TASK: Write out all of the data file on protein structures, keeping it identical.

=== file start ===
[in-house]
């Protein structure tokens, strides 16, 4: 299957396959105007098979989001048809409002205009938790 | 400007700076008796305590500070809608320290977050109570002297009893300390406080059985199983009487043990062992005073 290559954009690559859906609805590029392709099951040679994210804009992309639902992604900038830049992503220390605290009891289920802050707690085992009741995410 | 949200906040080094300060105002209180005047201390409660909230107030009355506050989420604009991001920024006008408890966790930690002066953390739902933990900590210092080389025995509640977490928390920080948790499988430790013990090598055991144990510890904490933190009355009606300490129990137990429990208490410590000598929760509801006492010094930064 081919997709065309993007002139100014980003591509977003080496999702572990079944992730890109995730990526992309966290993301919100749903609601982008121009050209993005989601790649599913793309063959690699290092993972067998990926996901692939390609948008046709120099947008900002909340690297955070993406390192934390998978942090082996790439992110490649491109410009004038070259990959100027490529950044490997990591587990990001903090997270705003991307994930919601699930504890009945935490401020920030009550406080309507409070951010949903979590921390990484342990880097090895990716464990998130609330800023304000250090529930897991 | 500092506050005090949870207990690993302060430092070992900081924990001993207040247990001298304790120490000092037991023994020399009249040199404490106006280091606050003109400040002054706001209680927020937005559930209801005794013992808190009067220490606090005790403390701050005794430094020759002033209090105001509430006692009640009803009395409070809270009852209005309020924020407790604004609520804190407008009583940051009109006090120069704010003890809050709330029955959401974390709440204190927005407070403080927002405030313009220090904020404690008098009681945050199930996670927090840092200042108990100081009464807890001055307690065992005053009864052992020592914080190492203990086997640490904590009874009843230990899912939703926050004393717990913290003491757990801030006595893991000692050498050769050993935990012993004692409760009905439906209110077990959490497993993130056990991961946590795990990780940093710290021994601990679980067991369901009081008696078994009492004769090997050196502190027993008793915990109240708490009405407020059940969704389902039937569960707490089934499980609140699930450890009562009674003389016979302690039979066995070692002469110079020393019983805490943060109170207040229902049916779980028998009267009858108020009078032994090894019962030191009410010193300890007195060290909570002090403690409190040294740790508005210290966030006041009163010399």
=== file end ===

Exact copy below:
[in-house]
């Protein structure tokens, strides 16, 4: 299957396959105007098979989001048809409002205009938790 | 400007700076008796305590500070809608320290977050109570002297009893300390406080059985199983009487043990062992005073 290559954009690559859906609805590029392709099951040679994210804009992309639902992604900038830049992503220390605290009891289920802050707690085992009741995410 | 949200906040080094300060105002209180005047201390409660909230107030009355506050989420604009991001920024006008408890966790930690002066953390739902933990900590210092080389025995509640977490928390920080948790499988430790013990090598055991144990510890904490933190009355009606300490129990137990429990208490410590000598929760509801006492010094930064 081919997709065309993007002139100014980003591509977003080496999702572990079944992730890109995730990526992309966290993301919100749903609601982008121009050209993005989601790649599913793309063959690699290092993972067998990926996901692939390609948008046709120099947008900002909340690297955070993406390192934390998978942090082996790439992110490649491109410009004038070259990959100027490529950044490997990591587990990001903090997270705003991307994930919601699930504890009945935490401020920030009550406080309507409070951010949903979590921390990484342990880097090895990716464990998130609330800023304000250090529930897991 | 500092506050005090949870207990690993302060430092070992900081924990001993207040247990001298304790120490000092037991023994020399009249040199404490106006280091606050003109400040002054706001209680927020937005559930209801005794013992808190009067220490606090005790403390701050005794430094020759002033209090105001509430006692009640009803009395409070809270009852209005309020924020407790604004609520804190407008009583940051009109006090120069704010003890809050709330029955959401974390709440204190927005407070403080927002405030313009220090904020404690008098009681945050199930996670927090840092200042108990100081009464807890001055307690065992005053009864052992020592914080190492203990086997640490904590009874009843230990899912939703926050004393717990913290003491757990801030006595893991000692050498050769050993935990012993004692409760009905439906209110077990959490497993993130056990991961946590795990990780940093710290021994601990679980067991369901009081008696078994009492004769090997050196502190027993008793915990109240708490009405407020059940969704389902039937569960707490089934499980609140699930450890009562009674003389016979302690039979066995070692002469110079020393019983805490943060109170207040229902049916779980028998009267009858108020009078032994090894019962030191009410010193300890007195060290909570002090403690409190040294740790508005210290966030006041009163010399």